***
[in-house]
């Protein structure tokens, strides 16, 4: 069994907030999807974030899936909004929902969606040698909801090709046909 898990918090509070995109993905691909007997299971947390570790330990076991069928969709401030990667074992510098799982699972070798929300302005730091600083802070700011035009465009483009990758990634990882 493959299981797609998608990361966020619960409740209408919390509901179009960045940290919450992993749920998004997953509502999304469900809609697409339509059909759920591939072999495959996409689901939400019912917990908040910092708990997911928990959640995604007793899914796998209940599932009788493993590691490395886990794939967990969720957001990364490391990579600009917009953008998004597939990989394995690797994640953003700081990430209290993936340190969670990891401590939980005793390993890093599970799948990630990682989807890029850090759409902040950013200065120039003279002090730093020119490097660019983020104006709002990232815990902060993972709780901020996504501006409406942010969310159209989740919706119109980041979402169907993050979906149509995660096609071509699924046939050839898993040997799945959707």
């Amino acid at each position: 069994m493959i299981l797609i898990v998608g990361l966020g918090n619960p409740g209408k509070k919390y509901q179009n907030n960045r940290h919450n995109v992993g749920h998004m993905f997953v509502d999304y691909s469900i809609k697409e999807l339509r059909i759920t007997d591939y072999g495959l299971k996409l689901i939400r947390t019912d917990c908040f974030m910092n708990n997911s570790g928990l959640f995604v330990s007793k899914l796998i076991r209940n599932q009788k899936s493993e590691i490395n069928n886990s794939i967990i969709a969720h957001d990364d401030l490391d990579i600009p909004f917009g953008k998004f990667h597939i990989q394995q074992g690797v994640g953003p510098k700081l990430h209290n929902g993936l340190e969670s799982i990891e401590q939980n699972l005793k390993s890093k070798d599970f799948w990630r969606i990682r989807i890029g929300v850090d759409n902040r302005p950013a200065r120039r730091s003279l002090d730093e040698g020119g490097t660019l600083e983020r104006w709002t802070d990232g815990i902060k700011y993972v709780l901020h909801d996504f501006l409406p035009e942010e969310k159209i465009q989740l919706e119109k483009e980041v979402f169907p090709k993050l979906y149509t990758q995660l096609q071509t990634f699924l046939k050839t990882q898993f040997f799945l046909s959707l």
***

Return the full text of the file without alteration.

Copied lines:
[in-house]
């Protein structure tokens, strides 16, 4: 069994907030999807974030899936909004929902969606040698909801090709046909 898990918090509070995109993905691909007997299971947390570790330990076991069928969709401030990667074992510098799982699972070798929300302005730091600083802070700011035009465009483009990758990634990882 493959299981797609998608990361966020619960409740209408919390509901179009960045940290919450992993749920998004997953509502999304469900809609697409339509059909759920591939072999495959996409689901939400019912917990908040910092708990997911928990959640995604007793899914796998209940599932009788493993590691490395886990794939967990969720957001990364490391990579600009917009953008998004597939990989394995690797994640953003700081990430209290993936340190969670990891401590939980005793390993890093599970799948990630990682989807890029850090759409902040950013200065120039003279002090730093020119490097660019983020104006709002990232815990902060993972709780901020996504501006409406942010969310159209989740919706119109980041979402169907993050979906149509995660096609071509699924046939050839898993040997799945959707």
């Amino acid at each position: 069994m493959i299981l797609i898990v998608g990361l966020g918090n619960p409740g209408k509070k919390y509901q179009n907030n960045r940290h919450n995109v992993g749920h998004m993905f997953v509502d999304y691909s469900i809609k697409e999807l339509r059909i759920t007997d591939y072999g495959l299971k996409l689901i939400r947390t019912d917990c908040f974030m910092n708990n997911s570790g928990l959640f995604v330990s007793k899914l796998i076991r209940n599932q009788k899936s493993e590691i490395n069928n886990s794939i967990i969709a969720h957001d990364d401030l490391d990579i600009p909004f917009g953008k998004f990667h597939i990989q394995q074992g690797v994640g953003p510098k700081l990430h209290n929902g993936l340190e969670s799982i990891e401590q939980n699972l005793k390993s890093k070798d599970f799948w990630r969606i990682r989807i890029g929300v850090d759409n902040r302005p950013a200065r120039r730091s003279l002090d730093e040698g020119g490097t660019l600083e983020r104006w709002t802070d990232g815990i902060k700011y993972v709780l901020h909801d996504f501006l409406p035009e942010e969310k159209i465009q989740l919706e119109k483009e980041v979402f169907p090709k993050l979906y149509t990758q995660l096609q071509t990634f699924l046939k050839t990882q898993f040997f799945l046909s959707l």